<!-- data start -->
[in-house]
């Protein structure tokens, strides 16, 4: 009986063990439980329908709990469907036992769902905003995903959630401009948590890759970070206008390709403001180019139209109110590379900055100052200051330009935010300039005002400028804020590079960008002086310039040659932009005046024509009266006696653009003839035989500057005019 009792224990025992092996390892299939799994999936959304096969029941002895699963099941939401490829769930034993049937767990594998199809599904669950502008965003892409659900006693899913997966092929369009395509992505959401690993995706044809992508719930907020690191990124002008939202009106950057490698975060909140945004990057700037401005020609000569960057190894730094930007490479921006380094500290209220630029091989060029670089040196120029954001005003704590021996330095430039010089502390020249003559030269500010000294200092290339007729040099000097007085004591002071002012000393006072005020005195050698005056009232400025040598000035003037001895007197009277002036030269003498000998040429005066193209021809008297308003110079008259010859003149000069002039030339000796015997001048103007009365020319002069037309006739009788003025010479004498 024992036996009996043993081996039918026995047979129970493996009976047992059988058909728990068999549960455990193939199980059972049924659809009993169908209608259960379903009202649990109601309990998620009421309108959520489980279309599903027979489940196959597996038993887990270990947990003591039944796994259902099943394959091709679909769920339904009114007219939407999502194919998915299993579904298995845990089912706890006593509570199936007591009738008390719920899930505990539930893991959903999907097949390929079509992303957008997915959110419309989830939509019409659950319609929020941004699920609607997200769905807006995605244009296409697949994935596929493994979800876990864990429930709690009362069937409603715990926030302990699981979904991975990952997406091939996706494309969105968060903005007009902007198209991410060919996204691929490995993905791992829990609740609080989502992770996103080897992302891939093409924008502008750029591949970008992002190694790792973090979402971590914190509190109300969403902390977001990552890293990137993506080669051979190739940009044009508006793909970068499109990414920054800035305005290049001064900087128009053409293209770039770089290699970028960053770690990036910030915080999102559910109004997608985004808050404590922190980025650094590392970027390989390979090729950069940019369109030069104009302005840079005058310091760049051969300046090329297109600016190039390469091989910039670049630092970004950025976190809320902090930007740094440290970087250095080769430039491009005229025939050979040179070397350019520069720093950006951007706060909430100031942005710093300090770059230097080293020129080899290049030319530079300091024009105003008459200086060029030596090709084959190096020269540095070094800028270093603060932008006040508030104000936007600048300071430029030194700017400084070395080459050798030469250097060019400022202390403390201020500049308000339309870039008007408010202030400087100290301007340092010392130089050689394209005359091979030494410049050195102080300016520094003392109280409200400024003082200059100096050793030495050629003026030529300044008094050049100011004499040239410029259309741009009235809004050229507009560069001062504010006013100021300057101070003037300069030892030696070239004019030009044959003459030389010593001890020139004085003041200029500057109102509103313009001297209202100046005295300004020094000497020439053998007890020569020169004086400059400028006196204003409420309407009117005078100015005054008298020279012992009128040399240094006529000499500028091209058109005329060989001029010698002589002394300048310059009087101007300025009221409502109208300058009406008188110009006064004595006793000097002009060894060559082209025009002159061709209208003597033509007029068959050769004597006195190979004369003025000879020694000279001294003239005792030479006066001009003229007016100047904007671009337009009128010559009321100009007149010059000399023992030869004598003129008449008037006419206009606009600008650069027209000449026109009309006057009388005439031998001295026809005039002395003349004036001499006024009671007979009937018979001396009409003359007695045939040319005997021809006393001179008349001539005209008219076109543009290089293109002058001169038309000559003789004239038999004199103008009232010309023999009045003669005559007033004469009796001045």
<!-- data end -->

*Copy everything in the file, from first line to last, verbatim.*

[in-house]
């Protein structure tokens, strides 16, 4: 009986063990439980329908709990469907036992769902905003995903959630401009948590890759970070206008390709403001180019139209109110590379900055100052200051330009935010300039005002400028804020590079960008002086310039040659932009005046024509009266006696653009003839035989500057005019 009792224990025992092996390892299939799994999936959304096969029941002895699963099941939401490829769930034993049937767990594998199809599904669950502008965003892409659900006693899913997966092929369009395509992505959401690993995706044809992508719930907020690191990124002008939202009106950057490698975060909140945004990057700037401005020609000569960057190894730094930007490479921006380094500290209220630029091989060029670089040196120029954001005003704590021996330095430039010089502390020249003559030269500010000294200092290339007729040099000097007085004591002071002012000393006072005020005195050698005056009232400025040598000035003037001895007197009277002036030269003498000998040429005066193209021809008297308003110079008259010859003149000069002039030339000796015997001048103007009365020319002069037309006739009788003025010479004498 024992036996009996043993081996039918026995047979129970493996009976047992059988058909728990068999549960455990193939199980059972049924659809009993169908209608259960379903009202649990109601309990998620009421309108959520489980279309599903027979489940196959597996038993887990270990947990003591039944796994259902099943394959091709679909769920339904009114007219939407999502194919998915299993579904298995845990089912706890006593509570199936007591009738008390719920899930505990539930893991959903999907097949390929079509992303957008997915959110419309989830939509019409659950319609929020941004699920609607997200769905807006995605244009296409697949994935596929493994979800876990864990429930709690009362069937409603715990926030302990699981979904991975990952997406091939996706494309969105968060903005007009902007198209991410060919996204691929490995993905791992829990609740609080989502992770996103080897992302891939093409924008502008750029591949970008992002190694790792973090979402971590914190509190109300969403902390977001990552890293990137993506080669051979190739940009044009508006793909970068499109990414920054800035305005290049001064900087128009053409293209770039770089290699970028960053770690990036910030915080999102559910109004997608985004808050404590922190980025650094590392970027390989390979090729950069940019369109030069104009302005840079005058310091760049051969300046090329297109600016190039390469091989910039670049630092970004950025976190809320902090930007740094440290970087250095080769430039491009005229025939050979040179070397350019520069720093950006951007706060909430100031942005710093300090770059230097080293020129080899290049030319530079300091024009105003008459200086060029030596090709084959190096020269540095070094800028270093603060932008006040508030104000936007600048300071430029030194700017400084070395080459050798030469250097060019400022202390403390201020500049308000339309870039008007408010202030400087100290301007340092010392130089050689394209005359091979030494410049050195102080300016520094003392109280409200400024003082200059100096050793030495050629003026030529300044008094050049100011004499040239410029259309741009009235809004050229507009560069001062504010006013100021300057101070003037300069030892030696070239004019030009044959003459030389010593001890020139004085003041200029500057109102509103313009001297209202100046005295300004020094000497020439053998007890020569020169004086400059400028006196204003409420309407009117005078100015005054008298020279012992009128040399240094006529000499500028091209058109005329060989001029010698002589002394300048310059009087101007300025009221409502109208300058009406008188110009006064004595006793000097002009060894060559082209025009002159061709209208003597033509007029068959050769004597006195190979004369003025000879020694000279001294003239005792030479006066001009003229007016100047904007671009337009009128010559009321100009007149010059000399023992030869004598003129008449008037006419206009606009600008650069027209000449026109009309006057009388005439031998001295026809005039002395003349004036001499006024009671007979009937018979001396009409003359007695045939040319005997021809006393001179008349001539005209008219076109543009290089293109002058001169038309000559003789004239038999004199103008009232010309023999009045003669005559007033004469009796001045």